Judge Porter History
Built in 1912 by "Judge" Thomas Fitzgerald Porter and his wife Wilhelmina, the home was located on property that once stretched from Second Street to Bayou Amulet. The Blunt Lodge Hall, an existing building already located on the property, was carefully dismantled piece by piece so that materials could be used for the construction of the house which took only 3 months to build at a total cost of $1,500.
Judge Porter died in 1928 leaving the house to his wife, Wilhelmina, who died in 1935. She passed the house on to her daughter Louisa Elizabeth "Betty" Porter, who lived here until her death in 1962.
Betty's two brothers and a sister sold the house the following year to the Charles E. Kirsh family. It remained in that family for two generations before it was purchased in 1987 by the Rachals.
In 1987, Mark and Sharon Rachal began a monumental restoration project on the house and in 1994 the current owner totally redecorated the interior and landscaped the grounds.
In 1995 the house was opened to the public for the first time on the Natchitoches Historic Foundation's annual Fall Pilgrimage.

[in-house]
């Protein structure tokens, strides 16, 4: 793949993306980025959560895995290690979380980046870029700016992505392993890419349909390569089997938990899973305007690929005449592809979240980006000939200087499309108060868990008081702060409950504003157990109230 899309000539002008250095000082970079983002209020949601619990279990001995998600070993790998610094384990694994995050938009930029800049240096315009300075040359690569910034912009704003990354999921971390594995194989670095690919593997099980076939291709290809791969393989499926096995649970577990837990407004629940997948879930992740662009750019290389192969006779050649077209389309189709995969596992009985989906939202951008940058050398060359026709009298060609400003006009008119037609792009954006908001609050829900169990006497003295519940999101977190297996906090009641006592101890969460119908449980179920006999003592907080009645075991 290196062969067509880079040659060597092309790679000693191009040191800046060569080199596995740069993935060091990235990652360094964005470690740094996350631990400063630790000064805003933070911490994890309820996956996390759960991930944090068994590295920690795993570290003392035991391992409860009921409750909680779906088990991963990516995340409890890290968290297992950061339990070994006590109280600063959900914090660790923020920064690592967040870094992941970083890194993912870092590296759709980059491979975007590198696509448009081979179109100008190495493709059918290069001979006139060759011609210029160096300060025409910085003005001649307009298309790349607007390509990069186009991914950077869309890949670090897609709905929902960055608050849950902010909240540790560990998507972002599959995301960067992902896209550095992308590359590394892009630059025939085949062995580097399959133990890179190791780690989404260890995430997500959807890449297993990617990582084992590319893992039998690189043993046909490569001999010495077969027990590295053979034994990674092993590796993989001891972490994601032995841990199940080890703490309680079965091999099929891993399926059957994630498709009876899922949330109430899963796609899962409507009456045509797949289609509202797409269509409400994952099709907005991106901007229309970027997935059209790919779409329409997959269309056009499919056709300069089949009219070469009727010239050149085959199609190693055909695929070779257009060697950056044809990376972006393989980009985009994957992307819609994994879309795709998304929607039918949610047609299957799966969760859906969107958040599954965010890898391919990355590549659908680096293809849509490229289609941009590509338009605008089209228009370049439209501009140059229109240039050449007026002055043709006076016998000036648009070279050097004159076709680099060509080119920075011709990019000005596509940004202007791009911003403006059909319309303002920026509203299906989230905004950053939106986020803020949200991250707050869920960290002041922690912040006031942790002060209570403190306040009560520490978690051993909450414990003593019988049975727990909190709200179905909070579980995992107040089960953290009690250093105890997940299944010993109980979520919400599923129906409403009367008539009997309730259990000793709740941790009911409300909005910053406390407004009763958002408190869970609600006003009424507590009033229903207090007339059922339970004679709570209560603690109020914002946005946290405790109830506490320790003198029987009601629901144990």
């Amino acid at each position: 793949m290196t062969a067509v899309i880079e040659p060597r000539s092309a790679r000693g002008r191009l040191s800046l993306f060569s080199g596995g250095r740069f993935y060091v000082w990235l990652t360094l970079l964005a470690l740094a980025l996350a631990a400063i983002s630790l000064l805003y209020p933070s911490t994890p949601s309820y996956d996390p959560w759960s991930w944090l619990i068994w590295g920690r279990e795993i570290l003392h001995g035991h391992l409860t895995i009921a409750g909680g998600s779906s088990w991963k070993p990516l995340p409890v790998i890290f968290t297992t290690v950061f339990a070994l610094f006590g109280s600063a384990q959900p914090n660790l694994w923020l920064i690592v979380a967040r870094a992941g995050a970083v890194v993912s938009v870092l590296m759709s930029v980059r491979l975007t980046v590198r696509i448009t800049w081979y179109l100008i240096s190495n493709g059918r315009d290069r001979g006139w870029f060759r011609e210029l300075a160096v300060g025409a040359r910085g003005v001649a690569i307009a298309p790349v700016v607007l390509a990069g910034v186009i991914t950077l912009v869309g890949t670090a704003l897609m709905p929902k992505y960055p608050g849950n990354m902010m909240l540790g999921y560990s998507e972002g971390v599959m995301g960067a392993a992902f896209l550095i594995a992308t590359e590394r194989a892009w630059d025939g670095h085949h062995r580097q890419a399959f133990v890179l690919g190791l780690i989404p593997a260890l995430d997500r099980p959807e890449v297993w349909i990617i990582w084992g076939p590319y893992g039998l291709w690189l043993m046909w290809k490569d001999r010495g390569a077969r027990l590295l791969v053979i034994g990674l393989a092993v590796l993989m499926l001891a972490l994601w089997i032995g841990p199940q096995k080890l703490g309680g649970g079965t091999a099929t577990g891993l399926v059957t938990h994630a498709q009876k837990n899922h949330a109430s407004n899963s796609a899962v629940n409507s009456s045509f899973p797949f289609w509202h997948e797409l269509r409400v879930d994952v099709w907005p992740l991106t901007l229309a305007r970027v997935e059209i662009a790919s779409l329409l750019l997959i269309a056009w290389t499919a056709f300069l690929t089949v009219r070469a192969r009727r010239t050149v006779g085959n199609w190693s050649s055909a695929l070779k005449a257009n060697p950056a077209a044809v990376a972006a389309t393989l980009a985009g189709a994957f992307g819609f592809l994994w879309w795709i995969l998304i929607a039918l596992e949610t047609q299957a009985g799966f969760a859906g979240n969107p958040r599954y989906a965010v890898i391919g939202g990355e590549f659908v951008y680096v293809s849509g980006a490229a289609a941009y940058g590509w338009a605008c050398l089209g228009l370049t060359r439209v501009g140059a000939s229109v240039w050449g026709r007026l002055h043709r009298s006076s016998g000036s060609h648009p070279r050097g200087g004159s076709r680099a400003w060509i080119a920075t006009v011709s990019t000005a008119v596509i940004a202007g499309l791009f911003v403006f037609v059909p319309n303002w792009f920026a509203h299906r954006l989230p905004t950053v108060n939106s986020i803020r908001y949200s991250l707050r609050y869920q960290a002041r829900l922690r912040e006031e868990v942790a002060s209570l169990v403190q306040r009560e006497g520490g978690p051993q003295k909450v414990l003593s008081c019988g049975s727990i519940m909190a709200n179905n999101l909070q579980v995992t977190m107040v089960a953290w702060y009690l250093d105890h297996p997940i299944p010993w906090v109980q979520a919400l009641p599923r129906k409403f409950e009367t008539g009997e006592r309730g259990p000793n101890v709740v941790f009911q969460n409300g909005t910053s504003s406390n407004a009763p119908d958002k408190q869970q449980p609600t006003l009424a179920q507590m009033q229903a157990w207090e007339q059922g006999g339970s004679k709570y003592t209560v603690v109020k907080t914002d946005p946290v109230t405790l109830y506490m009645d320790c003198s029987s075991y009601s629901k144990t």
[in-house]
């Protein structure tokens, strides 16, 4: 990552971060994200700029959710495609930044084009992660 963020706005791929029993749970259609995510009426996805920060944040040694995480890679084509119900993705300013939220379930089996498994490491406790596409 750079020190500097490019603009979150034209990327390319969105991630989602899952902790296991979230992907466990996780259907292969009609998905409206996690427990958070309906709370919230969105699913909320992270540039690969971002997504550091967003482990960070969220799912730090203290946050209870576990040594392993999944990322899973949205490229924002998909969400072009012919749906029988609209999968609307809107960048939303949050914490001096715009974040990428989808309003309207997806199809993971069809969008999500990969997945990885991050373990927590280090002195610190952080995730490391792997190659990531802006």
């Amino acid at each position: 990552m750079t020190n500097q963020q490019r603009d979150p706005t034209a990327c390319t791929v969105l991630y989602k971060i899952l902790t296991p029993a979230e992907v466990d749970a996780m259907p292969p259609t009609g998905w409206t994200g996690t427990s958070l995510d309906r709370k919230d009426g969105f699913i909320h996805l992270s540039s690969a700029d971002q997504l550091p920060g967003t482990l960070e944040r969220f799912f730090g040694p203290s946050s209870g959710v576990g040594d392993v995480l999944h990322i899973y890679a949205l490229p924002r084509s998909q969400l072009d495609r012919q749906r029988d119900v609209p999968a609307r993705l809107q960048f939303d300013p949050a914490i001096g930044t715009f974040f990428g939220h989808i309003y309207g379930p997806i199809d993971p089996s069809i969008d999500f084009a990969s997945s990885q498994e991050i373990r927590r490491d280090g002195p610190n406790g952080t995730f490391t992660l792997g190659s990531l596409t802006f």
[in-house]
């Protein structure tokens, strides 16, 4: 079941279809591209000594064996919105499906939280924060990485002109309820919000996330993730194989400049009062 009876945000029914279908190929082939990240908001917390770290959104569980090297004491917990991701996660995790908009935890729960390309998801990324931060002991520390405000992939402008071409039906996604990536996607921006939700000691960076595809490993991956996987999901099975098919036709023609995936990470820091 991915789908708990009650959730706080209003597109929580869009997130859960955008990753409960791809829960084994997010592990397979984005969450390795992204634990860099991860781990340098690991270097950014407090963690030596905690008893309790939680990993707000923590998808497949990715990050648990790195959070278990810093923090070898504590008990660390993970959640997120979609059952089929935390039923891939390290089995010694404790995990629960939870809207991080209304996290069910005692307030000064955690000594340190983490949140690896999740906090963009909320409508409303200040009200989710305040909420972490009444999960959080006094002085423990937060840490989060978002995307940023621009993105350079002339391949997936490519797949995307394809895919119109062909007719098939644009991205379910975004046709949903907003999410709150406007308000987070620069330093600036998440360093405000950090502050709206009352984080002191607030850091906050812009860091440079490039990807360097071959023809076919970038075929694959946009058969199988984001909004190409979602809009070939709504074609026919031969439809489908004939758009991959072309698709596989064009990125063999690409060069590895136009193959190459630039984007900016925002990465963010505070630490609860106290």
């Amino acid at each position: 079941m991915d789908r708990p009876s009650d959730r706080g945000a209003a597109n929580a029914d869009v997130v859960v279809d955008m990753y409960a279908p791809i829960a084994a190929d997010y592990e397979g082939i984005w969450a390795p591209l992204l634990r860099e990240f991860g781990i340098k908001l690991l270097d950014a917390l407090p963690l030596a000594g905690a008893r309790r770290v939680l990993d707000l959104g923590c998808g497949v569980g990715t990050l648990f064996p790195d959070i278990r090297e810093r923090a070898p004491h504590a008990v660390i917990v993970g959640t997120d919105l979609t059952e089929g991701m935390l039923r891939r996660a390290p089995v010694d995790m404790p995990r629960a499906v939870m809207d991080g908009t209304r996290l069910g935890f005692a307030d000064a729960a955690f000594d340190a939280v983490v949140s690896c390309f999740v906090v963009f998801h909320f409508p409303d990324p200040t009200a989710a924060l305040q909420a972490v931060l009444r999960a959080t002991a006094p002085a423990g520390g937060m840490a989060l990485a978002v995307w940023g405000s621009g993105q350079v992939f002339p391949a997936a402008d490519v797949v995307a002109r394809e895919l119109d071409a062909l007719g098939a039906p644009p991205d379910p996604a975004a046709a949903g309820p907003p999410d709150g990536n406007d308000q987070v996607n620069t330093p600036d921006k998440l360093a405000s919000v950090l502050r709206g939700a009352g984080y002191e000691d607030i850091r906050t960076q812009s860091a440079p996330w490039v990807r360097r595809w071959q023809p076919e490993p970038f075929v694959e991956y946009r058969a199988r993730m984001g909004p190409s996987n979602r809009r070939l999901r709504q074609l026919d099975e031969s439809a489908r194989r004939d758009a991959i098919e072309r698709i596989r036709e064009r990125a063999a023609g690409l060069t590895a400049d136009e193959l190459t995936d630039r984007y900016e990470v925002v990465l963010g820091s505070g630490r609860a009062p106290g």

In June of 1996 the house was opened as the "Judge" Porter House Bed and Breakfast. The Bed and Breakfast features four bedrooms with two parlors and a Guest House.
The architectural style of the house is eclectic, using styles common for the Turn of the Century. The two story gallery which wraps around two sides of the house suggest a Queen Anne influence, while the colossal columns resting on brick pillars suggest Colonial Revival.
Located in the heart of the National Historic District, the house is embraced with lofty live oak trees planted by the original owner, Judge Porter. ust over 3,000 square feet, there are 33 windows in this house with 15 over 8 feet in height. These windows were commonly used as passageways onto the gallery. The ceilings are 11.5 feet and there are five fireplaces. The floors, which are all original to the house, are heart pine.